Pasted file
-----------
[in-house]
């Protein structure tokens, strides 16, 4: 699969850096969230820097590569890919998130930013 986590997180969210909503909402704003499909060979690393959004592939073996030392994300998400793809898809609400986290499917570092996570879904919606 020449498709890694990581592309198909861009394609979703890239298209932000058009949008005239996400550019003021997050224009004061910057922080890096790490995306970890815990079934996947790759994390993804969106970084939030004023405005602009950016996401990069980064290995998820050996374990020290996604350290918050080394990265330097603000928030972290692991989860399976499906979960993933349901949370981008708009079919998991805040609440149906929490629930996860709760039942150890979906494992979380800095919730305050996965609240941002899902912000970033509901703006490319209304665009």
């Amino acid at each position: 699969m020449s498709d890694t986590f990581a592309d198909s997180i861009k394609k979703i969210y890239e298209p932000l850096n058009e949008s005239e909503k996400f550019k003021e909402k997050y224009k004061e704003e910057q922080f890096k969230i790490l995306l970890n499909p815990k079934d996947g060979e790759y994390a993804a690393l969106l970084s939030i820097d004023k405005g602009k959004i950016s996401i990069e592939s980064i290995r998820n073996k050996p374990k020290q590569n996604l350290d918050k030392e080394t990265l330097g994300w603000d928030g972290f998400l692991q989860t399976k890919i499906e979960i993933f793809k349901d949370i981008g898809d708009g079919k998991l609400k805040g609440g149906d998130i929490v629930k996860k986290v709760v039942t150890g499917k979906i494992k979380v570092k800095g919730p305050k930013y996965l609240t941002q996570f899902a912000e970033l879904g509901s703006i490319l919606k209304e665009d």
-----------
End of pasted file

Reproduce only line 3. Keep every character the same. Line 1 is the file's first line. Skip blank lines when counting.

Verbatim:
């Amino acid at each position: 699969m020449s498709d890694t986590f990581a592309d198909s997180i861009k394609k979703i969210y890239e298209p932000l850096n058009e949008s005239e909503k996400f550019k003021e909402k997050y224009k004061e704003e910057q922080f890096k969230i790490l995306l970890n499909p815990k079934d996947g060979e790759y994390a993804a690393l969106l970084s939030i820097d004023k405005g602009k959004i950016s996401i990069e592939s980064i290995r998820n073996k050996p374990k020290q590569n996604l350290d918050k030392e080394t990265l330097g994300w603000d928030g972290f998400l692991q989860t399976k890919i499906e979960i993933f793809k349901d949370i981008g898809d708009g079919k998991l609400k805040g609440g149906d998130i929490v629930k996860k986290v709760v039942t150890g499917k979906i494992k979380v570092k800095g919730p305050k930013y996965l609240t941002q996570f899902a912000e970033l879904g509901s703006i490319l919606k209304e665009d």